‘Of course there may be some cases where it is possible to prosecute people who are coming back from Syria.’
France is calling for tighter controls on Europe's borders to prevent terrorists entering from overseas and using free movement laws to travel across the continent.
Sylvie Bermann, the French ambassador to Britain, told the Marr programme: 'What is obvious is that we have to strengthen our external borders.
'There’s a lot to be done, including by the European Union, Frontex, and that’s also the reason why we want to have those hotspots properly working and doing the screening of people.'
World leaders have united in offering support to France after Friday night's attack, which President Francois Hollande described as an act of war.
In a statement posted online ISIS drew a link between the deadly attack on Parisian diners and concert goers and France's involvement in airstrikes in Syria.
Britain is carrying out daily missile strikes against jihadis in Iraq but the Commons has not authorised RAF missions in neighbouring Syria.
But ministers insist they will only go ahead with a Commons vote if there is a 'consensus' that means MPs would back military action.Mr Cameron has repeatedly made clear he believes it makes no sense not to extend the strikes across a border which ISIS itself does not recognise.
Labour leader Jeremy Corbyn has vowed to oppose any extension of British involvement, calling for a 'peaceful' solution to the conflict.
However the hardline stance risks putting him increasingly at odds with voters appalled at the Paris attacks.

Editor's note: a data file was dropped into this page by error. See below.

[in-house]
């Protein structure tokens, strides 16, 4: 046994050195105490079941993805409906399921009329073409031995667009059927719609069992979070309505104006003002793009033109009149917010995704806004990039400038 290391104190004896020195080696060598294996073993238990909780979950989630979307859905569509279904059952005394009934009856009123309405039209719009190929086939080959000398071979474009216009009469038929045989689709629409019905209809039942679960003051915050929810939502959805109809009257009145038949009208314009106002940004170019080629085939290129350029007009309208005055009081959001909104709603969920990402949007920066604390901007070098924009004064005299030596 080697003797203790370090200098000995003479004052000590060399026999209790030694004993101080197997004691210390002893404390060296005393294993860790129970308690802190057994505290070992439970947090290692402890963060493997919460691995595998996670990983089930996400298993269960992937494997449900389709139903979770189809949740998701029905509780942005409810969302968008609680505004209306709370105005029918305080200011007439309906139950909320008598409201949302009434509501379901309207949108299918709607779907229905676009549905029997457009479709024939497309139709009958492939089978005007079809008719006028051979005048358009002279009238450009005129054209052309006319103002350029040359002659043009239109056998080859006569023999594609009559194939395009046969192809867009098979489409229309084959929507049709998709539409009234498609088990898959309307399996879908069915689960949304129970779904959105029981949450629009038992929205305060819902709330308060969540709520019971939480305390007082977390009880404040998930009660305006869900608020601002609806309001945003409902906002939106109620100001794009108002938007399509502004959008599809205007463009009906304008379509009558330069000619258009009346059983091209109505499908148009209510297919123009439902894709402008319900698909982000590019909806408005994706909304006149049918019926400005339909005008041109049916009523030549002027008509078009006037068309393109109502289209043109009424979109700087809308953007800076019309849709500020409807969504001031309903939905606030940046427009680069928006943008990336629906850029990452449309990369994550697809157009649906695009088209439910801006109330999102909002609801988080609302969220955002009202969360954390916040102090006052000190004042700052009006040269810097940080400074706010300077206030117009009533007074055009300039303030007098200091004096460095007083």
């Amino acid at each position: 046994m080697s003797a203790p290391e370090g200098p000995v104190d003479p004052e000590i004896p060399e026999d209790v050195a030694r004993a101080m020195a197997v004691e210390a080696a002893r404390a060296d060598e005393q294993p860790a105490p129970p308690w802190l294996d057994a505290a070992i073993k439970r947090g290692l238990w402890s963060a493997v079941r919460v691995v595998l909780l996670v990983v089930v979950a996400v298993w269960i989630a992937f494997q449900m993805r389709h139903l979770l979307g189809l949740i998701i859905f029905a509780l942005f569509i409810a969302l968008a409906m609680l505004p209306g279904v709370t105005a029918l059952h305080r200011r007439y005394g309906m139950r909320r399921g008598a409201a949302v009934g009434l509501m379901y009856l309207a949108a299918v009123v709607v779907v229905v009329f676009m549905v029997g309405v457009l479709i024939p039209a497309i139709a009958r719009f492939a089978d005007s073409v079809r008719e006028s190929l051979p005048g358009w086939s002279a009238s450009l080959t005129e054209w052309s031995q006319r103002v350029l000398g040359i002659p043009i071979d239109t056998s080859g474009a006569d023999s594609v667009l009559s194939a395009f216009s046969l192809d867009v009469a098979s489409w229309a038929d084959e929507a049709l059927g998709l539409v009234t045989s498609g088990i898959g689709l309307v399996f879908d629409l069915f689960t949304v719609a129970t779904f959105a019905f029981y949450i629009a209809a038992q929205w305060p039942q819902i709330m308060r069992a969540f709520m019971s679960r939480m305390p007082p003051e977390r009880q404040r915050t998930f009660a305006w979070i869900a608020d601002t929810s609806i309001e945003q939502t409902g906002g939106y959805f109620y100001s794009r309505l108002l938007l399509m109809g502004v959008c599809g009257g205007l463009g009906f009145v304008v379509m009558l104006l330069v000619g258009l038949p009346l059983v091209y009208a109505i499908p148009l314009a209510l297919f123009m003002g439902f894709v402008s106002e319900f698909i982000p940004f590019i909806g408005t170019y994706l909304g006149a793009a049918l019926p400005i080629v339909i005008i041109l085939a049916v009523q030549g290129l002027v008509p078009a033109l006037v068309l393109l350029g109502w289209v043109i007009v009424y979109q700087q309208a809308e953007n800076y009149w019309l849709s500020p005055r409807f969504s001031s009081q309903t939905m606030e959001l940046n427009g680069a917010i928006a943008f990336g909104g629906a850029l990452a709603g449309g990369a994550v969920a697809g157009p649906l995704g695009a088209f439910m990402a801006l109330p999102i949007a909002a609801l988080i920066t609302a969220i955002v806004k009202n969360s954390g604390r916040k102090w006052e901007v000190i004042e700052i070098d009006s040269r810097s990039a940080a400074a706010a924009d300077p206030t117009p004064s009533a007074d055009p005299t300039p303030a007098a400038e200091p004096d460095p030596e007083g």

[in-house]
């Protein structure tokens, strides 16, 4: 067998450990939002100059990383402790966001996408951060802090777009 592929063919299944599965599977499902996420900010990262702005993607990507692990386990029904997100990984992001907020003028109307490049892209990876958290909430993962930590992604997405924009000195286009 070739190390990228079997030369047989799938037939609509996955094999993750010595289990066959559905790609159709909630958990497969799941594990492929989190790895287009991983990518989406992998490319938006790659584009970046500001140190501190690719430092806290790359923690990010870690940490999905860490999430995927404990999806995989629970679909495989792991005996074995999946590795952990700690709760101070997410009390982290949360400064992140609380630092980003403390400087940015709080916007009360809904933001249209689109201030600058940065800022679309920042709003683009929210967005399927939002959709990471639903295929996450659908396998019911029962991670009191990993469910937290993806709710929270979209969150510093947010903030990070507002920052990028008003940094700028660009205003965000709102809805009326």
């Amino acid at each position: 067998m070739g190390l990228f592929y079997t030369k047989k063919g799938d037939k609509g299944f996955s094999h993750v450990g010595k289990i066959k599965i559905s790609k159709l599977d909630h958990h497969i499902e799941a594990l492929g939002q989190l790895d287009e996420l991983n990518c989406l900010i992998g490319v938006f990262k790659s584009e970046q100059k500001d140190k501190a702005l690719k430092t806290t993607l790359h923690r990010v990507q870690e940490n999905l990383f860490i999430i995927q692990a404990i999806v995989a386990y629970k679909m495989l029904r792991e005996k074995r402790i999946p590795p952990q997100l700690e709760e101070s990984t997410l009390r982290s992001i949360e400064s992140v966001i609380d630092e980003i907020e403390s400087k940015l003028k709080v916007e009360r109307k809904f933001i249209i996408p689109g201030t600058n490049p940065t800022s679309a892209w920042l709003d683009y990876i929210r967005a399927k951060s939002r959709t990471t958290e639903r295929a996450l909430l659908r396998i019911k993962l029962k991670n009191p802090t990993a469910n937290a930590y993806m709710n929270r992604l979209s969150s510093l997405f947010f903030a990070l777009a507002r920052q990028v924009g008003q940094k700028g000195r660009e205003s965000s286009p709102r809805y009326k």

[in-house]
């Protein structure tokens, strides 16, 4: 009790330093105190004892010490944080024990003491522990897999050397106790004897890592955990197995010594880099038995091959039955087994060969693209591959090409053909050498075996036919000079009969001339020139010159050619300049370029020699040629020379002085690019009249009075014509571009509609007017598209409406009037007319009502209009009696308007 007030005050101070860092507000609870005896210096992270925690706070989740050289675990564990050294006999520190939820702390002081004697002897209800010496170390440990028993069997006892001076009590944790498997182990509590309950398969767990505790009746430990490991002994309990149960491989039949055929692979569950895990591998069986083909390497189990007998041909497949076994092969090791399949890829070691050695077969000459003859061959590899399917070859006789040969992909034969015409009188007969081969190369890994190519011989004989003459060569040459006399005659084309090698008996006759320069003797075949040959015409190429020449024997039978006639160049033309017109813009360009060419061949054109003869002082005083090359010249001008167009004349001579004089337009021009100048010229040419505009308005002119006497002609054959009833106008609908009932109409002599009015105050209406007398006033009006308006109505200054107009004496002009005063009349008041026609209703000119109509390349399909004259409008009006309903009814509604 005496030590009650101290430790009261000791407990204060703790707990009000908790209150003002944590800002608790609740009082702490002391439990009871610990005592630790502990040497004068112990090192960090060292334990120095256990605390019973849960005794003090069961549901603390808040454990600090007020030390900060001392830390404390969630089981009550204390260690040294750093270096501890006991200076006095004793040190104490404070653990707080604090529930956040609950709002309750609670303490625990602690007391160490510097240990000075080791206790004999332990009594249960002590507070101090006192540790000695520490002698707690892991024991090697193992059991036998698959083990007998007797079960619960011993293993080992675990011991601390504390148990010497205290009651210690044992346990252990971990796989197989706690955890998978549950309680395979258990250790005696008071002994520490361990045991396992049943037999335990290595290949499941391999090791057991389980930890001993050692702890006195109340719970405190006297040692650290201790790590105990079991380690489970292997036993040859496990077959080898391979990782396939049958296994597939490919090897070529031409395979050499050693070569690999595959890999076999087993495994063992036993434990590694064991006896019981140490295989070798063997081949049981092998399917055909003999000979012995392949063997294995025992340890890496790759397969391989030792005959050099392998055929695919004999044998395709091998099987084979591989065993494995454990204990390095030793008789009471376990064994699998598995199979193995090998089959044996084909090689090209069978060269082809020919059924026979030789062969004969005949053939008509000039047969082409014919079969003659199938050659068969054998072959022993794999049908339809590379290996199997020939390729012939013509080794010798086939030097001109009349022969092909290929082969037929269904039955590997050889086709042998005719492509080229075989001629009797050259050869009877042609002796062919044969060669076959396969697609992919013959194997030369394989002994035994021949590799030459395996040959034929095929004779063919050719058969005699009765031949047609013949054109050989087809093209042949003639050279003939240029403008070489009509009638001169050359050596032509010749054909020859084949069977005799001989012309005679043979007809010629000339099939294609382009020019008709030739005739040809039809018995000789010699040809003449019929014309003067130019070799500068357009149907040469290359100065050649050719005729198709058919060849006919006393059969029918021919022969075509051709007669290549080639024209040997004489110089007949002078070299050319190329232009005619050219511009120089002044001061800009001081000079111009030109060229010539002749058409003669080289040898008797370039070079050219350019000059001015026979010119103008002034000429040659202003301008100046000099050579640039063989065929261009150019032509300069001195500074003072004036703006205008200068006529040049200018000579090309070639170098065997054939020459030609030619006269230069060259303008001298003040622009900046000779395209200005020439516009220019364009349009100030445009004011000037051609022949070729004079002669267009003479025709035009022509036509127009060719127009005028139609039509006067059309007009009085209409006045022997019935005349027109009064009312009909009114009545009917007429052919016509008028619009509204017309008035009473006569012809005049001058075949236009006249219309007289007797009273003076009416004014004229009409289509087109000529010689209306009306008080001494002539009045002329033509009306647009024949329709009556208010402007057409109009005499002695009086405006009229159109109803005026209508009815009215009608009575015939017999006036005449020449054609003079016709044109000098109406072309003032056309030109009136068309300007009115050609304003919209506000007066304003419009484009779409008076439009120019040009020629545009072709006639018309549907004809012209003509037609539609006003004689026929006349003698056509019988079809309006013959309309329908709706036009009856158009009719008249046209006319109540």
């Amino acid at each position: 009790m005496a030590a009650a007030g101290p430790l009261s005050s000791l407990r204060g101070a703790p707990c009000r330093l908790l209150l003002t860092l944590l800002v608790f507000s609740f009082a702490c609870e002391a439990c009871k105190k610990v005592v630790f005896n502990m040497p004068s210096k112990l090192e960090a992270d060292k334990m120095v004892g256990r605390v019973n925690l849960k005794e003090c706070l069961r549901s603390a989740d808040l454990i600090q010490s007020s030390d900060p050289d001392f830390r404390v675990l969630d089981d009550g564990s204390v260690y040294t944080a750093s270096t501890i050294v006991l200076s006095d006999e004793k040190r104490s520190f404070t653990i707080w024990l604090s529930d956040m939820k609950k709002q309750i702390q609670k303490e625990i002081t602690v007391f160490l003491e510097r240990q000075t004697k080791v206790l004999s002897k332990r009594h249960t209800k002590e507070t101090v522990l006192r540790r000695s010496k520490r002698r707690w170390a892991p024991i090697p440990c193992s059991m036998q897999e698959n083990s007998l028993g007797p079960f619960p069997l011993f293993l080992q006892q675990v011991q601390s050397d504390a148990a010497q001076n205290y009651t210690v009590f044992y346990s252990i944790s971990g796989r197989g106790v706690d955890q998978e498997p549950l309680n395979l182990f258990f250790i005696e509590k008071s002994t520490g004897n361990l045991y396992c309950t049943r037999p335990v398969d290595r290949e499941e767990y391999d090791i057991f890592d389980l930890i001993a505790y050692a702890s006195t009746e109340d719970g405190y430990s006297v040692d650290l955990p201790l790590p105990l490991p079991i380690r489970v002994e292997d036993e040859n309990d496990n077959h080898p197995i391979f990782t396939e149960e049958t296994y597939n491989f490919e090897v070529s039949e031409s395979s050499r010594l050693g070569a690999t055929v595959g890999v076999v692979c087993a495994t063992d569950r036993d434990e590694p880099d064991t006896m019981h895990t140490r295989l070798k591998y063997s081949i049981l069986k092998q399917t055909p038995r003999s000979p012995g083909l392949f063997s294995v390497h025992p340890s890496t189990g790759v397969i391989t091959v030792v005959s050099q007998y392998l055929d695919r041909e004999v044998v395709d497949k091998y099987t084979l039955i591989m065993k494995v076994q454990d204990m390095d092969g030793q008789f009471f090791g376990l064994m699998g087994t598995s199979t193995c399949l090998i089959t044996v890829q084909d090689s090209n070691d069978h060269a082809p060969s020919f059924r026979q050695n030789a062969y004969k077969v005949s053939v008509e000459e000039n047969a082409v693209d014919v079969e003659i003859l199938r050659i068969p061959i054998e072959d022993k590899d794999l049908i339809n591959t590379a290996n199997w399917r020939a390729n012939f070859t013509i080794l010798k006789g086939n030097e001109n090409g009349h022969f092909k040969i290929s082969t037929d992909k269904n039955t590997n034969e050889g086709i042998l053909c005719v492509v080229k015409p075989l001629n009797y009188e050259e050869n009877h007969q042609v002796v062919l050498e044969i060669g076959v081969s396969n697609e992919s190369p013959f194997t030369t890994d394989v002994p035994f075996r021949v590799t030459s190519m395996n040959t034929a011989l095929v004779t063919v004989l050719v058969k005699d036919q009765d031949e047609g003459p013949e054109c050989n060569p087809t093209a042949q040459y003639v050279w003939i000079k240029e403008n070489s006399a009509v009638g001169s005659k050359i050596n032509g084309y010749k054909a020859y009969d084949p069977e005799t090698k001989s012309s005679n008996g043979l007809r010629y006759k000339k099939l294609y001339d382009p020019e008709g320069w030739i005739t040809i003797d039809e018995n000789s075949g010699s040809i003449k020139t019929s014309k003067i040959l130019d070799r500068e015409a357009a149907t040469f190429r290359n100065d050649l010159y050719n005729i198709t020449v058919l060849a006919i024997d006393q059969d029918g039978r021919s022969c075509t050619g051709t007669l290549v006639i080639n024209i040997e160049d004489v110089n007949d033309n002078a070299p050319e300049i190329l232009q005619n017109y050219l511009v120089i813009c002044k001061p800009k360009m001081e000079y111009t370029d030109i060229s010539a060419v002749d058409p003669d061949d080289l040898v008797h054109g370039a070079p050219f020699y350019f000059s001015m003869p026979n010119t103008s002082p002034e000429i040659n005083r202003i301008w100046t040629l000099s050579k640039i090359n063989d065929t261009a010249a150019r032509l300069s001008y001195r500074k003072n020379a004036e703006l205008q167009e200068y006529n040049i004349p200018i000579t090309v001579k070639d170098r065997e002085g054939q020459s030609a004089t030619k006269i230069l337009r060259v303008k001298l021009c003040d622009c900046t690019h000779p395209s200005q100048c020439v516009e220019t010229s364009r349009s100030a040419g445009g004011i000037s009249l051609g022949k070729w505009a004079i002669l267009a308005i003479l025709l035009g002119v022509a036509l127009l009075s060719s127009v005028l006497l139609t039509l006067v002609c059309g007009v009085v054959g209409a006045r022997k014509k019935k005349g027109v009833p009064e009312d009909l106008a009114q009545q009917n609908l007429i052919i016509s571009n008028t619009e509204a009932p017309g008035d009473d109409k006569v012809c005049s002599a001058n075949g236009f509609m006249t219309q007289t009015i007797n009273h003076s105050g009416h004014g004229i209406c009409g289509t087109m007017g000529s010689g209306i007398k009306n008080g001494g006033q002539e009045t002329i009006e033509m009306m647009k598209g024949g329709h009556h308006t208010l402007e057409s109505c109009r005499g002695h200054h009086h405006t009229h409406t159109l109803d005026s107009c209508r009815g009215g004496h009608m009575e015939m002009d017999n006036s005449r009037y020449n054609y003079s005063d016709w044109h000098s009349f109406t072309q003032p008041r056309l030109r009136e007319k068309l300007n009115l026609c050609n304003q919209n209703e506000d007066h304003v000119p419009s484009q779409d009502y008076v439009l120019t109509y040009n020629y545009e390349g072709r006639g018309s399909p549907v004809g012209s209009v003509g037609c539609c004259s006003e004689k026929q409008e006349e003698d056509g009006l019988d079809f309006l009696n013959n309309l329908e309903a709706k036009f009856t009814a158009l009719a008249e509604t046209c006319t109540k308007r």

Labour's shadow justice secretary Lord Falconer called for ‘a plan that covers the whole of the Middle East and addresses Syria’.
He said there needed to be 'a major international effort that needs to be thought-out in a way that convinces the people of Britain'.
Shadow foreign secretary Hilary Benn told Sky News that it was not possible ‘to defeat Isil in Syria just by dropping bombs’.
Meanwhile a close ally of Mr Corbyn has said Labour will only consent to extending military action into Syria if there is a UN mandate to do so.
Speaking in the wake of the Paris terror attacks, the shadow international development secretary Diane Abbott, outlined the circumstances which will be required for her party to back a bid to extend the UK's military role from Iraq and into Syria.
She told Murnaghan on Sky News: ‘As far as Labour's policy in relation to Syria, we actually discussed this at party conference and we have a policy.
‘We can only agree to bomb in Syria first of all if there is a UN resolution and also, and this is my particular concern, if there is a plan to deal with the refugees that will result from further military action.’
When asked if the Paris attacks had changed any of that, Ms Abbott said: ‘Yes, it is a game changer in that it makes the need to resolve the civil war in Syria even more urgent than it was and that's part of Labour party's policy, that we put the need for a diplomatic solution to the Syrian civil war right at the top of the agenda.’
Ms Abbott said defeating ISIS is ‘not about dogma, it's not about gestures, it's about what works and in the end you have to resolve the civil war in Syria’.